-- my workshop


I started out with the traditional one car garage shop where I collected power tools and used a huge bench (36" solid core door on homemade legs). When a hurricane and subsequent house sale forced a return to apartment living everything left in a garage sale. But I just couldn't leave woodworking alone hence I eventually converted a portion of my efficiency into a work area. Subsequent moves meant a dedicated bedroom. Let me tell this has been the most enjoyable woodworking I've done. Imagine an air conditioned shop where you can work barefoot. You'd think sawdust would be an issue but with small projects and using mainly hand tools it hasn't been. With a little diligence sawdust isn't even an issue with the occasional use of bench top power tools.

So here's a photo tour of my little shop. A small joinery workbench made from recovered soft maple acquired from the demolition a local gym after hurrican IKE. That same wood also became the table top for a sharpening station and lathe. I built a small screen surrounding my lathe and attached a fan with two filters in front of it. This setup has worked brilliantly and judging by how often I clean the filters really gets dust out of the air. Then there is the infamous power tool cart, a small rolling table made from douglas fir 4x4's. It holds my 10" band saw, drill press, scroll saw (on loan from Dad) and a grinder. I also store power hand tools underneath. I still have my original solid core door workbench that I occasionally use as an assembly table but mainly it's a catch all.

Tool wise I went thru the stage of buying lots of stuff I've now learnd I never needed. Experience is showing that I can get away with just few a hand tools (plus a bandsaw!) for most stuff. I've learned it's better to buy items capable of being passed on to your grand kids in incredibly worn but useful condition.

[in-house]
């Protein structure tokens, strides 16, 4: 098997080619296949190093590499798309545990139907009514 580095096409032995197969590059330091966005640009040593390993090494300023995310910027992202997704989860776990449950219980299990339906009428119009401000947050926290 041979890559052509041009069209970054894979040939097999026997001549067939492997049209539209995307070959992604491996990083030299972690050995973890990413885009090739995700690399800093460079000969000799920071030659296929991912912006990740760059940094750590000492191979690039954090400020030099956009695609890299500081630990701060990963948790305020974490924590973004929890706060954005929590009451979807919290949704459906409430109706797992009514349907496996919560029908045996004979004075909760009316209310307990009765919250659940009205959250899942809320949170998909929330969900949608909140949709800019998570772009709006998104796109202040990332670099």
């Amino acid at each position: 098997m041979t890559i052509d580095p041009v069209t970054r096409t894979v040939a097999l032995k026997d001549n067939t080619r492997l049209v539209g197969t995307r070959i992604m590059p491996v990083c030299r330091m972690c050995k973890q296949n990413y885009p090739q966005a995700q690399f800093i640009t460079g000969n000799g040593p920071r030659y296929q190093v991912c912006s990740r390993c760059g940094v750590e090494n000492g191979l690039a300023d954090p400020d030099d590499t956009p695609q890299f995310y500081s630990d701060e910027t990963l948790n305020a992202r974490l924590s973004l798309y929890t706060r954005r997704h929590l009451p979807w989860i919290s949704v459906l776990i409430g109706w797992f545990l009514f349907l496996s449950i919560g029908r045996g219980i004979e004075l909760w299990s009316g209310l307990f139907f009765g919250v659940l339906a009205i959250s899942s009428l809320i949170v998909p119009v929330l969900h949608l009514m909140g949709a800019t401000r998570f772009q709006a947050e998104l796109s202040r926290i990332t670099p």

I've also gotten to the point were I enjoy making my tools as the experience of building them is a great learning experience. Plus I seem to understand why they work the way they do using them afterwards. Ya, these homemades may not be as perfect as some of the mega buck tools but... the wood I'm working doesn't know that and if it easily gets the work done then... The more I do this the more I find using hand tools for the majority of the work is less stressful and more enjoyable. Plus, this is a hobby not a business so why would I need production power tools when I'm just making a single box / chair / table at a time. And in all seriousness, I need the exercise.

update -

I recently moved from Houston to Austin and updated my bandsaw and drill press. Both are still tabletop models mounted on my mobile cart. They're just a little bigger and rugged. I'll review both soon.

update 2 -

I moved again, though this time within the same apartment complex. Downsized to a one bedroom to save on rent. Reviews still coming.

update 3-

Unbelievable I moved again, sorta. I got a good deal on a one car garage at apartment so I moved all my power tools down there since they make the most mess. Also built some really nice rolling carts. Article coming soon.

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